> say that.
> Q <>. Now, isn't
> it true when you write your textbook, a boldfaced sentence is a way of
> telling the students that this is a key idea?
> A <>. Yes, sir,
> it is.
> Q <>. Now, you
> testified previously that that's not a scientific concept, correct?
> A <>. I did
> indeed, sir.
> Q <>. Why was it
> in your book?
> A <>. It was in
> my book because as I'm sure you've also looked at, that statement was not in
> the first edition of the book, it was not in the second edition, it was not
> in the fourth edition, it was not in the fifth edition. It was not --
> Q <>. My
> question is why is it in this edition?
> A <>. I'm trying
> to set the context so I can give a full and complete answer to your
> question. So the interesting thing is that this is the only edition of any
> of the books that we have published, and probably eleven different editions,
> that contains that statement, and the reason for that quite simply is that I
> work with a co-author whose name is Joseph Levine, and Joe and I work
> together on many of the chapters in the book, but many of them we write
> separately and individually, and this was a statement that Joe inserted when
> we did a rewrite of many sections of this book for the third edition.
> <>I have to say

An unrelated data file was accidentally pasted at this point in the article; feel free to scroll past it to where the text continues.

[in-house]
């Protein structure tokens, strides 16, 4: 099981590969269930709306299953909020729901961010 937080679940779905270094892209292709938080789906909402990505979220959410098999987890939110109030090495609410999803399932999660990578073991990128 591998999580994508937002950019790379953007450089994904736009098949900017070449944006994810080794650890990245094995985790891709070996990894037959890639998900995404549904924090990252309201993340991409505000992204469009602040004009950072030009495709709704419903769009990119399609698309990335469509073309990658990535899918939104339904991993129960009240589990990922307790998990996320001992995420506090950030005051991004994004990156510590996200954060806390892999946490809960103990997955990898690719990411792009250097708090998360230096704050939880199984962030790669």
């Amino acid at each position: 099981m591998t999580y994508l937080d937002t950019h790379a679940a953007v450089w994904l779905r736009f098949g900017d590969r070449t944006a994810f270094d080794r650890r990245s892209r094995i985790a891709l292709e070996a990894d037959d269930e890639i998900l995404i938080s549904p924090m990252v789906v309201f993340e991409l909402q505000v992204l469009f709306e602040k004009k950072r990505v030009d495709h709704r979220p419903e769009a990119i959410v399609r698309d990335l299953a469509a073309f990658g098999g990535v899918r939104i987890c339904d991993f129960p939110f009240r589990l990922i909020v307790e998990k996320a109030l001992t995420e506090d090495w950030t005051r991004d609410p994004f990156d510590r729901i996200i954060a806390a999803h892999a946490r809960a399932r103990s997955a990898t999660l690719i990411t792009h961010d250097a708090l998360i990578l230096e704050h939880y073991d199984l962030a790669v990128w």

> that I missed the statement as I was going through Joe's chapters, and I
> feel very badly about that. When this was first pointed out to me, the third
> edition of this book was in print, I immediately went to Joe, I said Joe, I
> think this is a bad idea, I said I think this is a non-scientific statement,
> I think it will mislead students. Joe agreed. We immediately took it out of
> the book, and that's why I emphasized that it did not appear in subsequent
> editions. So what you're looking at, sir, is a mistake.
> Q <>. Isn't it
> true that he put that in there because he was influenced by the writings of
> Steven J. Gould?
> A <>. We had a
> conversation about that, and among the reasons that Joe cited was that he
> had read one of Steve Gould's books called "Wonderful Life" in which Gould
> emphasized what Gould regarded as the indeterminate character of evolution,
> and from that I think Joe made what I still think is a misinterpretation of
> Gould's central idea in "Wonderful Life," which is to say the indeterminate
> or the unpredictable nature of evolution Joe misinterpreted to say random
> and undirected, and I think Joe agreed that he had made a mistake, and
> that's one of the reasons why we changed it in the next edition, sir.
> Rich Blinne
> Member ASA

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Received on Sat Nov 14 05:35:02 2009